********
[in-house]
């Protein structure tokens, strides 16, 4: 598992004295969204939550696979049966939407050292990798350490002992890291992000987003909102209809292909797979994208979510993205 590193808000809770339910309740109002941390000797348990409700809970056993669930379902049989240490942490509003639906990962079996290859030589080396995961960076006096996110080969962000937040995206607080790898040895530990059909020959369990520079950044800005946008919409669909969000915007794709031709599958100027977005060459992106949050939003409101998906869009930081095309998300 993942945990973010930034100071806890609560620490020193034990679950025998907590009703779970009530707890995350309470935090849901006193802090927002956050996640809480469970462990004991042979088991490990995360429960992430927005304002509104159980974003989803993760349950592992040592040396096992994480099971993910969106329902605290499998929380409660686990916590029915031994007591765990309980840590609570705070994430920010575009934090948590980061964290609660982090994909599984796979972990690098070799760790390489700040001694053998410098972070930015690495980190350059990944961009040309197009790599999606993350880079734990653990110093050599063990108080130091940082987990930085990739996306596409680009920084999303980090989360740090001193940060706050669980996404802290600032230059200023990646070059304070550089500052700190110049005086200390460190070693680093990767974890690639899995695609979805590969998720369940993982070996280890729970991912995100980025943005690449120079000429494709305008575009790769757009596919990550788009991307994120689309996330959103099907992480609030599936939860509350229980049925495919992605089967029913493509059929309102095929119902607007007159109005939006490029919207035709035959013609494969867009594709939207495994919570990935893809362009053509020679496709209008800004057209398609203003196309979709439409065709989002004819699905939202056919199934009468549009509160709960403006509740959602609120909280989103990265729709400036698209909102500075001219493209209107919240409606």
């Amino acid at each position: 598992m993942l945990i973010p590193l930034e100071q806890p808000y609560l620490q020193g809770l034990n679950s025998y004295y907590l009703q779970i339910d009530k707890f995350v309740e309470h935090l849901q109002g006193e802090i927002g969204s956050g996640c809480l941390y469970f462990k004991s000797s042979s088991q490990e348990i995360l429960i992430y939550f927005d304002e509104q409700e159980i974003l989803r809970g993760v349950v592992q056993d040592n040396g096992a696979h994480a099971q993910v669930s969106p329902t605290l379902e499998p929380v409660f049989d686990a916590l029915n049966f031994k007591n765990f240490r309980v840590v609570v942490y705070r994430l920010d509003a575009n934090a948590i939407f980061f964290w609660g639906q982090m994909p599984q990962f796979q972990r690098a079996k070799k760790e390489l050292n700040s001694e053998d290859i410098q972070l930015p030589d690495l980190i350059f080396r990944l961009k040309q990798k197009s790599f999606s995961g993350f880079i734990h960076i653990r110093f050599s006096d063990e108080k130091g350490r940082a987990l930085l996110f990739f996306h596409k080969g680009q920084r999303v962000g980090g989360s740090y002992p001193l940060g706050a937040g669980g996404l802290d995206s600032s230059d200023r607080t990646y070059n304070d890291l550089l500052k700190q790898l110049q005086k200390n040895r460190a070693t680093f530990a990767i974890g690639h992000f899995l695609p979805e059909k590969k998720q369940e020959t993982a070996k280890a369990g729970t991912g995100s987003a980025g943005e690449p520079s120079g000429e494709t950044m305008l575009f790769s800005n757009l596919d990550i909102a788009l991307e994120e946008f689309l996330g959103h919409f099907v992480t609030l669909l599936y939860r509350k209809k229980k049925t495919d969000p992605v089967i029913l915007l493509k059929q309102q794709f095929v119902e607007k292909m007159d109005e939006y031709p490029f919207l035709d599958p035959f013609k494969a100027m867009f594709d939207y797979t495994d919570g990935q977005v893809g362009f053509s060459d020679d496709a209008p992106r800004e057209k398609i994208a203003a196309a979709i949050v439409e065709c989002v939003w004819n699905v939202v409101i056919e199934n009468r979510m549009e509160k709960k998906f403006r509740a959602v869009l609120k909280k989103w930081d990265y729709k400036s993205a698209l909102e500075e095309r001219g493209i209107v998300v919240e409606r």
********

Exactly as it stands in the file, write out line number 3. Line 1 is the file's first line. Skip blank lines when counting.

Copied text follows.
């Amino acid at each position: 598992m993942l945990i973010p590193l930034e100071q806890p808000y609560l620490q020193g809770l034990n679950s025998y004295y907590l009703q779970i339910d009530k707890f995350v309740e309470h935090l849901q109002g006193e802090i927002g969204s956050g996640c809480l941390y469970f462990k004991s000797s042979s088991q490990e348990i995360l429960i992430y939550f927005d304002e509104q409700e159980i974003l989803r809970g993760v349950v592992q056993d040592n040396g096992a696979h994480a099971q993910v669930s969106p329902t605290l379902e499998p929380v409660f049989d686990a916590l029915n049966f031994k007591n765990f240490r309980v840590v609570v942490y705070r994430l920010d509003a575009n934090a948590i939407f980061f964290w609660g639906q982090m994909p599984q990962f796979q972990r690098a079996k070799k760790e390489l050292n700040s001694e053998d290859i410098q972070l930015p030589d690495l980190i350059f080396r990944l961009k040309q990798k197009s790599f999606s995961g993350f880079i734990h960076i653990r110093f050599s006096d063990e108080k130091g350490r940082a987990l930085l996110f990739f996306h596409k080969g680009q920084r999303v962000g980090g989360s740090y002992p001193l940060g706050a937040g669980g996404l802290d995206s600032s230059d200023r607080t990646y070059n304070d890291l550089l500052k700190q790898l110049q005086k200390n040895r460190a070693t680093f530990a990767i974890g690639h992000f899995l695609p979805e059909k590969k998720q369940e020959t993982a070996k280890a369990g729970t991912g995100s987003a980025g943005e690449p520079s120079g000429e494709t950044m305008l575009f790769s800005n757009l596919d990550i909102a788009l991307e994120e946008f689309l996330g959103h919409f099907v992480t609030l669909l599936y939860r509350k209809k229980k049925t495919d969000p992605v089967i029913l915007l493509k059929q309102q794709f095929v119902e607007k292909m007159d109005e939006y031709p490029f919207l035709d599958p035959f013609k494969a100027m867009f594709d939207y797979t495994d919570g990935q977005v893809g362009f053509s060459d020679d496709a209008p992106r800004e057209k398609i994208a203003a196309a979709i949050v439409e065709c989002v939003w004819n699905v939202v409101i056919e199934n009468r979510m549009e509160k709960k998906f403006r509740a959602v869009l609120k909280k989103w930081d990265y729709k400036s993205a698209l909102e500075e095309r001219g493209i209107v998300v919240e409606r």